Pat the dough into a rough rectangle. Dough is like an elephant. It has a memory, and if you set it up as a rectangle, it will remember that it wants to be a rectangle. If you just plop it down and start rolling, it won't have a good idea of what shape it should be.
See, it remembered. This dough is great to work with, supple and smooth. At this point, you would want to gently fold the dough in half and transfer it to a sheet of parchment paper. I say this with all good intentions, as I forgot to do it, and it led to many troubles moving the braid later.
Now that we've moved the dough to the parchment, let's make the cream cheese filling and lemon curd while we let the dough rest for a bit, allowing the gluten to relax.
Combine the softened cream cheese, sour cream, lemon juice, and sugar in a medium mixing bowl. Beat until lightly combined.
Add the flour and beat until creamy and smooth.
Next, whip up a batch of Easy Microwave Lemon Curd.
Spread half of the cream filling down the center of the rectangle. Leave about 2” on the sides and 1” on the top and bottom bare.
Spread about 1/4 cup of the lemon curd on top of the cream filling. Even though “more filling” sounds like a good thing, it's better to be moderate and avoid burst sides and messy spillovers.
Now for the fun part, the mock braid. Begin by using your bench knife to cut the top and bottom of the rectangle, even with the edges of the filling, about 1” deep.
Next cut in from the side edges to just the edge of the filling. Remove the little piece of dough. Do this on all four corners.
From here, use the bench knife to cut 1” wide strips along the side of the rectangle. You'll be doing this on both sides. Keep count of your strips, as you need an equal number on both sides.
There. It looks rather like a totem pole or maybe a rib cage, but that's exactly how it should look. You're doin’ fine.
Fold down the top strip over the filling. For every fold, keep in mind that the bread will still need to rise, so be gentle and don't pull tightly.
Draw the first strip over the filling towards the center at an angle. It should cover the lower corner of the folded-down top strip.
Draw the first opposite strip inward, again at an angle. It should over the bottom corner of the top piece of dough, and crisscross over the first side strip There should be a small gap in the very center, exposing the filling.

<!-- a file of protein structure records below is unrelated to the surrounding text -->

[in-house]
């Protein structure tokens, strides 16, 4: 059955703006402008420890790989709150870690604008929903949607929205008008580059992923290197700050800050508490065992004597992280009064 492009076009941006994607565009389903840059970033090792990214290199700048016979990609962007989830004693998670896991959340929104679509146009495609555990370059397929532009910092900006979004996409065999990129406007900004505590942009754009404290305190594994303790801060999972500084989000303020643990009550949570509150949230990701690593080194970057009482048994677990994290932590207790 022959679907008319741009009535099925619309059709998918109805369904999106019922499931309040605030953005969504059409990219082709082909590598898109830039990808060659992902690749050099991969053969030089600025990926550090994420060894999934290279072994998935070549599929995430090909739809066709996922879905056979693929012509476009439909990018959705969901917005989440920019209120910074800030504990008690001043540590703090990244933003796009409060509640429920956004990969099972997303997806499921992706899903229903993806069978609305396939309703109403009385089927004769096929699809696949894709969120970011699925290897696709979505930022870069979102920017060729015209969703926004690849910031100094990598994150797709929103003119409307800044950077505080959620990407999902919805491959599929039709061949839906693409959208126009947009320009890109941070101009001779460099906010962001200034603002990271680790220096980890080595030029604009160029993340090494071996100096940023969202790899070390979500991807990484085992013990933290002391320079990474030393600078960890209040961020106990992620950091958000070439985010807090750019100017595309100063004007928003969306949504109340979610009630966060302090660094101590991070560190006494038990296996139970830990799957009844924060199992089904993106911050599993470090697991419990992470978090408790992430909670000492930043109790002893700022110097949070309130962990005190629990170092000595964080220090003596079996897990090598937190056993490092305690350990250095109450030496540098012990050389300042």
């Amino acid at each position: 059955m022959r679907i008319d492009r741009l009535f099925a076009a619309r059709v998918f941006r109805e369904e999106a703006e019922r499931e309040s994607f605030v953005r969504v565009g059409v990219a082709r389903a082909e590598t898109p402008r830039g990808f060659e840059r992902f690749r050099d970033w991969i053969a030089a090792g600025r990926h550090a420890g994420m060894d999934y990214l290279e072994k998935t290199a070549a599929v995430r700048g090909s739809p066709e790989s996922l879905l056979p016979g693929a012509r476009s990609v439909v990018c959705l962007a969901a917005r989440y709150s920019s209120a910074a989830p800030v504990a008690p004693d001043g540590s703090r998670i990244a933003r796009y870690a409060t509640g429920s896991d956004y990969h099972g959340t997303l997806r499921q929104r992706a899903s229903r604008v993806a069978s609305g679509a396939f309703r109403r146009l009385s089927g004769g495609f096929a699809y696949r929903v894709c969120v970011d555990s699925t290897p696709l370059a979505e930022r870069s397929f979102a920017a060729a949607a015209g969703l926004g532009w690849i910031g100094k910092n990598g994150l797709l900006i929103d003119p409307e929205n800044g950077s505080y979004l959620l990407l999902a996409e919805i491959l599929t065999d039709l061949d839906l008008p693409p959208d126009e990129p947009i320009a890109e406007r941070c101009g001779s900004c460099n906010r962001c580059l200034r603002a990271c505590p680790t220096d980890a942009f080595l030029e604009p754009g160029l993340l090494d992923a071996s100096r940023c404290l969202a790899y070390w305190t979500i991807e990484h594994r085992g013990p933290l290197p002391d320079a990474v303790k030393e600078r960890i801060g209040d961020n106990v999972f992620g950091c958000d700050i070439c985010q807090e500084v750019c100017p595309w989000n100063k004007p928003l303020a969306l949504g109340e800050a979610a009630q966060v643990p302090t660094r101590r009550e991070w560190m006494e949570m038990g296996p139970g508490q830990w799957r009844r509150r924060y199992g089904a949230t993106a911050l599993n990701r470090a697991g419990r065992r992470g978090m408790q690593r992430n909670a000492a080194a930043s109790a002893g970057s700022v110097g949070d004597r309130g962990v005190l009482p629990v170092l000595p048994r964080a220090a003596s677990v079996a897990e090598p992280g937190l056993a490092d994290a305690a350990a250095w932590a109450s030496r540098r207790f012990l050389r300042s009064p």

Go back to the first side and draw over the second strip. It shouldn't touch the first strip, but should cover the bottom tip of the last strip.
Now we're getting the hang of it, and you can see the braid beginning. Keep going down the whole bread, stopping just short of the bottom.
When you get to the bottom strips and end piece, you need to treat it a bit differently.
Before you fold over the side strips, fold up the bottom edge.
Now finish folding over the side strips, covering the end piece and sealing it in place.
There, you did it! Can you believe the simple act of folding strips of dough can lead to such a stunning outcome?
Let's backtrack a bit. When you're filling the loaf, you can add fresh or canned or frozen fruit. Remember, less can be more and too much can really be a hassle. Here, I've added some cherries to my second bread.
*Repeat the rolling, filling and braiding steps with your second piece of dough. Cover both and set aside to rise.*
And now for something completely different. Andrea had a bit of a stiff back and Susan was happy to give her a hand with stretching. How can you resist taking a picture of your co-workers when they look like a pushmi-pullyu? (You DO remember your Dr. Dolittle, don't you?)
Back to our beautifully risen loaves. This loaf is the one I forgot to put on parchment before beginning my braid. It survived the move, but just barely. It took a lot of tucking and nudging to get it back into shape, and some of the strips pulled out towards the bottom of the loaf. Oh well, live and learn. YOUR bread will look more like the top of the loaf.
See how puffy this dough looks? That's a great indicator that it's ready to go.
Sing with me now... Isn't she lovely... isn't she won-der-ful?
The dough is a deep golden brown, the filling has puffed up, and the lemon curd peeks seductively out from the seams.
Give the loaf about 15 to 20 minutes to cool, then slice and enjoy the sweet and tangy fillings swirling through the bread.
Here's the cherry version. I'm thinking blueberry-lemon for summer – what do you think?
Now that you know the mock-braid technique, you'll find many different uses for it. Braid over Cinnamon Filling, for instance ... the possibilities are just beginning.
Please bake, rate, and review our recipe for Braided Lemon Bread.